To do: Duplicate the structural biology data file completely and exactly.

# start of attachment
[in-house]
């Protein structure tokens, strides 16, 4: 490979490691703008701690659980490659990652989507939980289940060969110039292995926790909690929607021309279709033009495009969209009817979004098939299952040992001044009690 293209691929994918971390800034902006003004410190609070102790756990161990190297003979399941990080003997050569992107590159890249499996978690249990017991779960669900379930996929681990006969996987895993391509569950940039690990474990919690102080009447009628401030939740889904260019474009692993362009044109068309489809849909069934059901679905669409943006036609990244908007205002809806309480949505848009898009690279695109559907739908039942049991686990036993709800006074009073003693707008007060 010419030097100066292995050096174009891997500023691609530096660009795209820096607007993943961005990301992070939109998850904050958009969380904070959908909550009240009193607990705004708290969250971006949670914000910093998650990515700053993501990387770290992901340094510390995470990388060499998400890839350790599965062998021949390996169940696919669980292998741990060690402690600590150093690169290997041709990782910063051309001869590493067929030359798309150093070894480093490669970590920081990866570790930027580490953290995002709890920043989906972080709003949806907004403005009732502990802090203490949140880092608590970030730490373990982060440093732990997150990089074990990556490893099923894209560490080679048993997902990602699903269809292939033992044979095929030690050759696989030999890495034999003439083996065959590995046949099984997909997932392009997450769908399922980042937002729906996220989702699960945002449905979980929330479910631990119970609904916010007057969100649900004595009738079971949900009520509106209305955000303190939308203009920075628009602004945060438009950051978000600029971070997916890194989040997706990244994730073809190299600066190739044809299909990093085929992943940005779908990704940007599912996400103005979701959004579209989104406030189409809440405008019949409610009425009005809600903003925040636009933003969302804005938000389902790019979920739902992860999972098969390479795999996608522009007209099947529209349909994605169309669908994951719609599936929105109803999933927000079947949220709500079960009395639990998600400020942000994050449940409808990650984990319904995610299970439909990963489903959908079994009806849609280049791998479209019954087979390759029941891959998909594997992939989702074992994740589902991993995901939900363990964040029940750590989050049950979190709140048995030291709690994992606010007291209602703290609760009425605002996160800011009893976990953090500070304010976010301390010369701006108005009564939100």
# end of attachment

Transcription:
[in-house]
């Protein structure tokens, strides 16, 4: 490979490691703008701690659980490659990652989507939980289940060969110039292995926790909690929607021309279709033009495009969209009817979004098939299952040992001044009690 293209691929994918971390800034902006003004410190609070102790756990161990190297003979399941990080003997050569992107590159890249499996978690249990017991779960669900379930996929681990006969996987895993391509569950940039690990474990919690102080009447009628401030939740889904260019474009692993362009044109068309489809849909069934059901679905669409943006036609990244908007205002809806309480949505848009898009690279695109559907739908039942049991686990036993709800006074009073003693707008007060 010419030097100066292995050096174009891997500023691609530096660009795209820096607007993943961005990301992070939109998850904050958009969380904070959908909550009240009193607990705004708290969250971006949670914000910093998650990515700053993501990387770290992901340094510390995470990388060499998400890839350790599965062998021949390996169940696919669980292998741990060690402690600590150093690169290997041709990782910063051309001869590493067929030359798309150093070894480093490669970590920081990866570790930027580490953290995002709890920043989906972080709003949806907004403005009732502990802090203490949140880092608590970030730490373990982060440093732990997150990089074990990556490893099923894209560490080679048993997902990602699903269809292939033992044979095929030690050759696989030999890495034999003439083996065959590995046949099984997909997932392009997450769908399922980042937002729906996220989702699960945002449905979980929330479910631990119970609904916010007057969100649900004595009738079971949900009520509106209305955000303190939308203009920075628009602004945060438009950051978000600029971070997916890194989040997706990244994730073809190299600066190739044809299909990093085929992943940005779908990704940007599912996400103005979701959004579209989104406030189409809440405008019949409610009425009005809600903003925040636009933003969302804005938000389902790019979920739902992860999972098969390479795999996608522009007209099947529209349909994605169309669908994951719609599936929105109803999933927000079947949220709500079960009395639990998600400020942000994050449940409808990650984990319904995610299970439909990963489903959908079994009806849609280049791998479209019954087979390759029941891959998909594997992939989702074992994740589902991993995901939900363990964040029940750590989050049950979190709140048995030291709690994992606010007291209602703290609760009425605002996160800011009893976990953090500070304010976010301390010369701006108005009564939100």